Follow freelance technology writer John P. Mello Jr. and Today@PCWorld on Twitter.

Join the CSO newsletter!

Error: Please check your email address.

Tags online securityInternet-based applications and servicesweb legal issuesresearchonline privacyConsumer Advicesocial networkingRice Universitysocial networksfinancial sitesinternet

More about eBayRice University

Show Comments

Featured Whitepapers

Editor's Recommendations

Solution Centres

Stories by John P. Mello Jr.

Latest Videos

  • 150x50

    CSO Webinar: The Human Factor - Your people are your biggest security weakness

    ​Speakers: David Lacey, Researcher and former CISO Royal Mail David Turner - Global Risk Management Expert Mark Guntrip - Group Manager, Email Protection, Proofpoint

    Play Video

  • 150x50

    CSO Webinar: Current ransomware defences are failing – but machine learning can drive a more proactive solution

    Speakers • Ty Miller, Director, Threat Intelligence • Mark Gregory, Leader, Network Engineering Research Group, RMIT • Jeff Lanza, Retired FBI Agent (USA) • Andy Solterbeck, VP Asia Pacific, Cylance • David Braue, CSO MC/Moderator What to expect: ​Hear from industry experts on the local and global ransomware threat landscape. Explore a new approach to dealing with ransomware using machine-learning techniques and by thinking about the problem in a fundamentally different way. Apply techniques for gathering insight into ransomware behaviour and find out what elements must go into a truly effective ransomware defence. Get a first-hand look at how ransomware actually works in practice, and how machine-learning techniques can pick up on its activities long before your employees do.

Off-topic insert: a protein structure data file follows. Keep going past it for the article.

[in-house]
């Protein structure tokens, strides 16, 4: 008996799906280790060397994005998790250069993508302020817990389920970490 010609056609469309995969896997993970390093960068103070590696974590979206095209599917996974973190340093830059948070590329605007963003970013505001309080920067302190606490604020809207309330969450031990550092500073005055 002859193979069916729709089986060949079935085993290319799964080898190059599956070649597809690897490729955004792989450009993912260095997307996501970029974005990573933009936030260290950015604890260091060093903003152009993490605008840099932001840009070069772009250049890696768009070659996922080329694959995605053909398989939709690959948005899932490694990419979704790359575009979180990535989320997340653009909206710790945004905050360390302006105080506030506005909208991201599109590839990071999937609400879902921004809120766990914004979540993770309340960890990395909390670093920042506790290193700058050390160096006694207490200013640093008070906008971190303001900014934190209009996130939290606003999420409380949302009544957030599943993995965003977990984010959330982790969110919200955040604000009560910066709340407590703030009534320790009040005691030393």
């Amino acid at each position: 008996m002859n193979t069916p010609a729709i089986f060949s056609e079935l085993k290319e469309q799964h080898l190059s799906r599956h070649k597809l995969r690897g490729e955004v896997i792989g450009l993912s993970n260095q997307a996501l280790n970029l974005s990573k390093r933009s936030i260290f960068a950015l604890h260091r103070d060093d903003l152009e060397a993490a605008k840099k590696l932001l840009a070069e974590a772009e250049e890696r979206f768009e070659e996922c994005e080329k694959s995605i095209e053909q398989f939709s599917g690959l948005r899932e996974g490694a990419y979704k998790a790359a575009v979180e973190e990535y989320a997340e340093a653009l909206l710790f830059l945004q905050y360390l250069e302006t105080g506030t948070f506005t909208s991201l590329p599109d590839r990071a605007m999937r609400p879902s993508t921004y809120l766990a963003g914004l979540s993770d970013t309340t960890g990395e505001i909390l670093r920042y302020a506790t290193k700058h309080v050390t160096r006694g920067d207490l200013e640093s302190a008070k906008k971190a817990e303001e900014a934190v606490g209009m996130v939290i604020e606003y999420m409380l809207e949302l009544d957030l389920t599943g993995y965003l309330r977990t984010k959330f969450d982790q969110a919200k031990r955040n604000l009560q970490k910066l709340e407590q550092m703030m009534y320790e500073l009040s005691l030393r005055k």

Play Video

  • 150x50

    CSO Webinar: Get real about metadata to avoid a false sense of security

    Speakers: • Anthony Caruana – CSO MC and moderator • Ian Farquhar, Worldwide Virtual Security Team Lead, Gigamon • John Lindsay, Former CTO, iiNet • Skeeve Stevens, Futurist, Future Sumo • David Vaile - Vice chair of APF, Co-Convenor of the Cyberspace Law And Policy Community, UNSW Law Faculty This webinar covers: - A 101 on metadata - what it is and how to use it - Insight into a typical attack, what happens and what we would find when looking into the metadata - How to collect metadata, use this to detect attacks and get greater insight into how you can use this to protect your organisation - Learn how much raw data and metadata to retain and how long for - Get a reality check on how you're using your metadata and if this is enough to secure your organisation

    Play Video

  • 150x50

    CSO Webinar: How banking trojans work and how you can stop them

    CSO Webinar: How banking trojans work and how you can stop them Featuring: • John Baird, Director of Global Technology Production, Deutsche Bank • Samantha Macleod, GM Cyber Security, ME Bank • Sherrod DeGrippo, Director of Emerging Threats, Proofpoint (USA)

    Play Video

  • 150x50

    IDG Live Webinar:The right collaboration strategy will help your business take flight

    Speakers - Mike Harris, Engineering Services Manager, Jetstar - Christopher Johnson, IT Director APAC, 20th Century Fox - Brent Maxwell, Director of Information Systems, THE ICONIC - IDG MC/Moderator Anthony Caruana

    Play Video

More videos

Blog Posts